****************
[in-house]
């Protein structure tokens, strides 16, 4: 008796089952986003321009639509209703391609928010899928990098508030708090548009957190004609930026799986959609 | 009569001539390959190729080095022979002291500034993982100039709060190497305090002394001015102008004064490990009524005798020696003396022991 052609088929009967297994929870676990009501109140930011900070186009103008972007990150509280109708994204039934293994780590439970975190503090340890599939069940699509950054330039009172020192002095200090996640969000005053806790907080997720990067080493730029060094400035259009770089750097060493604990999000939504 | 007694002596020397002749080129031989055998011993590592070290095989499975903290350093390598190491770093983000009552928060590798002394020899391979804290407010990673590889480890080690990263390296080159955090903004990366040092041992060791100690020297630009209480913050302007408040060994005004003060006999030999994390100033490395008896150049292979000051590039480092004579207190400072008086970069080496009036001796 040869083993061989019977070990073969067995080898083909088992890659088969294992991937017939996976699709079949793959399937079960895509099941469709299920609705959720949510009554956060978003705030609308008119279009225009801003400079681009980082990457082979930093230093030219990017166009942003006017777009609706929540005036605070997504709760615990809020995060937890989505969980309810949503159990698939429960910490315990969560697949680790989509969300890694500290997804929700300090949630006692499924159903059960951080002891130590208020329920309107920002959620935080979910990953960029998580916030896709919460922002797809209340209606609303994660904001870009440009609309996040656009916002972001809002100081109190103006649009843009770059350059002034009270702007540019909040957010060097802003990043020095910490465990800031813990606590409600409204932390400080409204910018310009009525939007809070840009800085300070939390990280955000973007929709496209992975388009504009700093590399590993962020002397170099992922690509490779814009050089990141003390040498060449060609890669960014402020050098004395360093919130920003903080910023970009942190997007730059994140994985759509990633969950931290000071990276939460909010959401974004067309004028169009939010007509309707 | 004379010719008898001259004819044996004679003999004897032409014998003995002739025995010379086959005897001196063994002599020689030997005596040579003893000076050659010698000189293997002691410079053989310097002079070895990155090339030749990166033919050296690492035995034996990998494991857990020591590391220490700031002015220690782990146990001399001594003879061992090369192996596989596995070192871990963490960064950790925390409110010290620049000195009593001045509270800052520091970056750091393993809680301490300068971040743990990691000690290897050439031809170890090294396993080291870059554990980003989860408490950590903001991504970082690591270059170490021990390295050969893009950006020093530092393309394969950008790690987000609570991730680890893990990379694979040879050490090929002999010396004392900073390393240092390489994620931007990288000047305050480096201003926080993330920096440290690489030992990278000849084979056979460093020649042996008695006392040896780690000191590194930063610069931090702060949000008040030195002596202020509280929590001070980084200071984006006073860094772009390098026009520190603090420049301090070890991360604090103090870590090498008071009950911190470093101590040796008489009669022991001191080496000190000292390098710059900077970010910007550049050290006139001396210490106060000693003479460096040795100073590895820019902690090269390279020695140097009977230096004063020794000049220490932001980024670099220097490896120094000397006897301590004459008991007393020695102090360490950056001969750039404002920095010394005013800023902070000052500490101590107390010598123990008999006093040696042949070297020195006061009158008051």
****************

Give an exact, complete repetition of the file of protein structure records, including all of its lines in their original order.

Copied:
[in-house]
């Protein structure tokens, strides 16, 4: 008796089952986003321009639509209703391609928010899928990098508030708090548009957190004609930026799986959609 | 009569001539390959190729080095022979002291500034993982100039709060190497305090002394001015102008004064490990009524005798020696003396022991 052609088929009967297994929870676990009501109140930011900070186009103008972007990150509280109708994204039934293994780590439970975190503090340890599939069940699509950054330039009172020192002095200090996640969000005053806790907080997720990067080493730029060094400035259009770089750097060493604990999000939504 | 007694002596020397002749080129031989055998011993590592070290095989499975903290350093390598190491770093983000009552928060590798002394020899391979804290407010990673590889480890080690990263390296080159955090903004990366040092041992060791100690020297630009209480913050302007408040060994005004003060006999030999994390100033490395008896150049292979000051590039480092004579207190400072008086970069080496009036001796 040869083993061989019977070990073969067995080898083909088992890659088969294992991937017939996976699709079949793959399937079960895509099941469709299920609705959720949510009554956060978003705030609308008119279009225009801003400079681009980082990457082979930093230093030219990017166009942003006017777009609706929540005036605070997504709760615990809020995060937890989505969980309810949503159990698939429960910490315990969560697949680790989509969300890694500290997804929700300090949630006692499924159903059960951080002891130590208020329920309107920002959620935080979910990953960029998580916030896709919460922002797809209340209606609303994660904001870009440009609309996040656009916002972001809002100081109190103006649009843009770059350059002034009270702007540019909040957010060097802003990043020095910490465990800031813990606590409600409204932390400080409204910018310009009525939007809070840009800085300070939390990280955000973007929709496209992975388009504009700093590399590993962020002397170099992922690509490779814009050089990141003390040498060449060609890669960014402020050098004395360093919130920003903080910023970009942190997007730059994140994985759509990633969950931290000071990276939460909010959401974004067309004028169009939010007509309707 | 004379010719008898001259004819044996004679003999004897032409014998003995002739025995010379086959005897001196063994002599020689030997005596040579003893000076050659010698000189293997002691410079053989310097002079070895990155090339030749990166033919050296690492035995034996990998494991857990020591590391220490700031002015220690782990146990001399001594003879061992090369192996596989596995070192871990963490960064950790925390409110010290620049000195009593001045509270800052520091970056750091393993809680301490300068971040743990990691000690290897050439031809170890090294396993080291870059554990980003989860408490950590903001991504970082690591270059170490021990390295050969893009950006020093530092393309394969950008790690987000609570991730680890893990990379694979040879050490090929002999010396004392900073390393240092390489994620931007990288000047305050480096201003926080993330920096440290690489030992990278000849084979056979460093020649042996008695006392040896780690000191590194930063610069931090702060949000008040030195002596202020509280929590001070980084200071984006006073860094772009390098026009520190603090420049301090070890991360604090103090870590090498008071009950911190470093101590040796008489009669022991001191080496000190000292390098710059900077970010910007550049050290006139001396210490106060000693003479460096040795100073590895820019902690090269390279020695140097009977230096004063020794000049220490932001980024670099220097490896120094000397006897301590004459008991007393020695102090360490950056001969750039404002920095010394005013800023902070000052500490101590107390010598123990008999006093040696042949070297020195006061009158008051």